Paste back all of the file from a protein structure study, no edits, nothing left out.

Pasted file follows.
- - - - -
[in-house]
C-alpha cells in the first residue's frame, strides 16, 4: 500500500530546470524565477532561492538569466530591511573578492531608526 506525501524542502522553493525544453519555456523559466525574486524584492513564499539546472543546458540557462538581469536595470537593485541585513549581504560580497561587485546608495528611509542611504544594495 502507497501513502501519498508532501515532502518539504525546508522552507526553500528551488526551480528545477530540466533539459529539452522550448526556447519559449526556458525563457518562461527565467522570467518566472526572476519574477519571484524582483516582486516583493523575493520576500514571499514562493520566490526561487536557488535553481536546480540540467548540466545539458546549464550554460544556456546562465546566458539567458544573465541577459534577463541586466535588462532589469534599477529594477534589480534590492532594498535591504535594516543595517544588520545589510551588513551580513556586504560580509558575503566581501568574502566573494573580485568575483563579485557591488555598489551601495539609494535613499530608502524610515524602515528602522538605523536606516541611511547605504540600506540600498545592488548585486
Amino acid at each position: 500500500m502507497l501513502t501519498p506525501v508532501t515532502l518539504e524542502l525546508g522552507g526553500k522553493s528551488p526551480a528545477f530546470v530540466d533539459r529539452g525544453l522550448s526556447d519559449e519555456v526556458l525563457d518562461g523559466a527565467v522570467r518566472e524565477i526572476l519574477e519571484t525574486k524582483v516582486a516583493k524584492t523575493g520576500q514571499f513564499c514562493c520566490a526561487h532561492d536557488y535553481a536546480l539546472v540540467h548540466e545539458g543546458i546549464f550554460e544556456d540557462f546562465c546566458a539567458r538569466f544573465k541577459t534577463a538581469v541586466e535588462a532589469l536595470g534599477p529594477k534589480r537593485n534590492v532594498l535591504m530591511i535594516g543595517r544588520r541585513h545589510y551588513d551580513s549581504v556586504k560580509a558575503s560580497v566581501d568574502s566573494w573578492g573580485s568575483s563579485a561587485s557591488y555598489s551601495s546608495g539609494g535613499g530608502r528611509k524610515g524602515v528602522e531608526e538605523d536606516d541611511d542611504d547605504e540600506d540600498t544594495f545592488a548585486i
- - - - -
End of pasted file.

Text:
[in-house]
C-alpha cells in the first residue's frame, strides 16, 4: 500500500530546470524565477532561492538569466530591511573578492531608526 506525501524542502522553493525544453519555456523559466525574486524584492513564499539546472543546458540557462538581469536595470537593485541585513549581504560580497561587485546608495528611509542611504544594495 502507497501513502501519498508532501515532502518539504525546508522552507526553500528551488526551480528545477530540466533539459529539452522550448526556447519559449526556458525563457518562461527565467522570467518566472526572476519574477519571484524582483516582486516583493523575493520576500514571499514562493520566490526561487536557488535553481536546480540540467548540466545539458546549464550554460544556456546562465546566458539567458544573465541577459534577463541586466535588462532589469534599477529594477534589480534590492532594498535591504535594516543595517544588520545589510551588513551580513556586504560580509558575503566581501568574502566573494573580485568575483563579485557591488555598489551601495539609494535613499530608502524610515524602515528602522538605523536606516541611511547605504540600506540600498545592488548585486
Amino acid at each position: 500500500m502507497l501513502t501519498p506525501v508532501t515532502l518539504e524542502l525546508g522552507g526553500k522553493s528551488p526551480a528545477f530546470v530540466d533539459r529539452g525544453l522550448s526556447d519559449e519555456v526556458l525563457d518562461g523559466a527565467v522570467r518566472e524565477i526572476l519574477e519571484t525574486k524582483v516582486a516583493k524584492t523575493g520576500q514571499f513564499c514562493c520566490a526561487h532561492d536557488y535553481a536546480l539546472v540540467h548540466e545539458g543546458i546549464f550554460e544556456d540557462f546562465c546566458a539567458r538569466f544573465k541577459t534577463a538581469v541586466e535588462a532589469l536595470g534599477p529594477k534589480r537593485n534590492v532594498l535591504m530591511i535594516g543595517r544588520r541585513h545589510y551588513d551580513s549581504v556586504k560580509a558575503s560580497v566581501d568574502s566573494w573578492g573580485s568575483s563579485a561587485s557591488y555598489s551601495s546608495g539609494g535613499g530608502r528611509k524610515g524602515v528602522e531608526e538605523d536606516d541611511d542611504d547605504e540600506d540600498t544594495f545592488a548585486i